The Hard Workers of Our Country

Kristin Noga sits atop a mountain in Boone, North Carolina. It is a common tradition to travel to the mountains over Labor Day. Photo used with permission of Kristin Noga. Kristin Noga sits atop a mountain in Boone, North Carolina. It is a common tradition to travel to the mountains over Labor Day. Photo used with permission of Kristin Noga.

Labor Day fell on the fourth of September this year, giving Leesville students and teachers a break from the school year that had started the Monday before. Many were excited to have a three day weekend and took the time off to travel or just relax at home, but most don’t appreciate the real reason behind the break.

Labor Day is a legal holiday observed each year on the first Monday of September in honor of the workforce in the United States that has shaped the economy and constructed the country.

I think [celebrating Labor Day] is a great opportunity to have discussions about the history of labor in our country. It is something that is often overlooked in history curriculum and that’s a shame. The history of workers in our country is part of our collective history as a nation,” said Jeffrey Moran, a history teacher at Leesville.

The workers in the late 1800s spent a large portion of their days in factories and fields, building the current United States. As a result, Labor Day was created as a day of rest for the workforce. The strong economy, plethora of jobs, and the large amount of opportunities in America today are all because of the workers.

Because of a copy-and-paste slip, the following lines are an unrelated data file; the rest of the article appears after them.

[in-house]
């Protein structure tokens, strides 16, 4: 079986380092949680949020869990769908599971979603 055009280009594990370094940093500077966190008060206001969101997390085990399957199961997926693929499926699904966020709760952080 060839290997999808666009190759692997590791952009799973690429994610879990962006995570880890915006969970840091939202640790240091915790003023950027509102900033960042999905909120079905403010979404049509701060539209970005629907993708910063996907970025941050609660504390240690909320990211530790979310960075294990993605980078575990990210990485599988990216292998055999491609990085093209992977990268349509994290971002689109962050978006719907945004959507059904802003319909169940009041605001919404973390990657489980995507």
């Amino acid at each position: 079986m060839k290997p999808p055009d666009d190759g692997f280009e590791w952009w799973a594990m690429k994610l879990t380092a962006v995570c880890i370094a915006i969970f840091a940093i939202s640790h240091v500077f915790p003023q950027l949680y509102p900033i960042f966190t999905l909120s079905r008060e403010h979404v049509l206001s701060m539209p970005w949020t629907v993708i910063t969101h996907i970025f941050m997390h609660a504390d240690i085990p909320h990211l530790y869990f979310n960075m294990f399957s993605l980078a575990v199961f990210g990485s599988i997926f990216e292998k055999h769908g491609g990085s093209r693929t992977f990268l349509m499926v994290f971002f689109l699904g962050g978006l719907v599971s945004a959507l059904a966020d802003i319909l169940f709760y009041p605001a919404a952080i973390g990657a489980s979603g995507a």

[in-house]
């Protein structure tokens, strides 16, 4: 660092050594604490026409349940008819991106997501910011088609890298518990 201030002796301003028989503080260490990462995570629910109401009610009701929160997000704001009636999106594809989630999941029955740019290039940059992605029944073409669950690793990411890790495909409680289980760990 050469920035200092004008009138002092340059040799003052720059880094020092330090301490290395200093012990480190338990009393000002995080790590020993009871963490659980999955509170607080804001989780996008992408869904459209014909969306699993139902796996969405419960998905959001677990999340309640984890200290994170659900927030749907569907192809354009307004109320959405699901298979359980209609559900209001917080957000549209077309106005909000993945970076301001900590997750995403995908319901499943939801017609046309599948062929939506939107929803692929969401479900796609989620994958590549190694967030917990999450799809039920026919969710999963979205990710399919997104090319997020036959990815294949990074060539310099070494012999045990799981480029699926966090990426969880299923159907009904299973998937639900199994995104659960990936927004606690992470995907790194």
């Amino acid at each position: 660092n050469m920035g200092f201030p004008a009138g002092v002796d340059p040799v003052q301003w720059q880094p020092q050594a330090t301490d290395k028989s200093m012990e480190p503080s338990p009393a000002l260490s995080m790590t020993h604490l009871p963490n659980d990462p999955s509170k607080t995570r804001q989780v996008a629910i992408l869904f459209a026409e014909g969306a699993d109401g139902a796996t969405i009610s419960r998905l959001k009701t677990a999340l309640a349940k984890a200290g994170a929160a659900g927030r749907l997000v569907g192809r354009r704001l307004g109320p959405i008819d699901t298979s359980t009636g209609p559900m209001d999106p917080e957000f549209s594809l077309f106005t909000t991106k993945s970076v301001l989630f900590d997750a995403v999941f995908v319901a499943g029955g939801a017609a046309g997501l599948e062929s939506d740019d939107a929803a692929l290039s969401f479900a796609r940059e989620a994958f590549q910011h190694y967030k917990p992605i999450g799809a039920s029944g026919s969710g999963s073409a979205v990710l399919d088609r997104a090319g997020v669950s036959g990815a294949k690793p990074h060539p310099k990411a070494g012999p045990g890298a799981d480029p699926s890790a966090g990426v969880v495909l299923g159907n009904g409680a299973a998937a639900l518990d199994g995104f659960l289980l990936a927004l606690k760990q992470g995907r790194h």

To commemorate the holiday, many indulge in barbecues, a vacation to the mountains or beach, and pool parties.

“I spent the day relaxing because I feel that it is very important to take the day off because…people work…a lot over the course of the year,” said Justin Hickland, a sophomore at Leesville.

In addition to spending the day unwinding, students use Labor Day to get back into the swing of school. Freshmen, such as Nick Cassetta, were especially appreciative of this opportunity.

“The start of high school was pretty stressful, so to take a day to catch up and prepare for the weeks ahead was great,” said Cassetta.

Although students were ecstatic about the extra day off, not all of the teachers shared the same sentiment.

It can be challenging because the beginning of the year is when teachers and students like to establish routines and the three-day weekend throws that off a bit. Regardless, adaptation is part of the job and I don’t feel that it has negatively affected my classes,” said Moran.

Despite the fact that there was a break early on in the school year, many teachers and students still feel that celebrating Labor Day is very important and that their achievements are vital to the growth of the United States. The holiday reminds all us to stop, relax once in a while, and appreciate all that our country has become.

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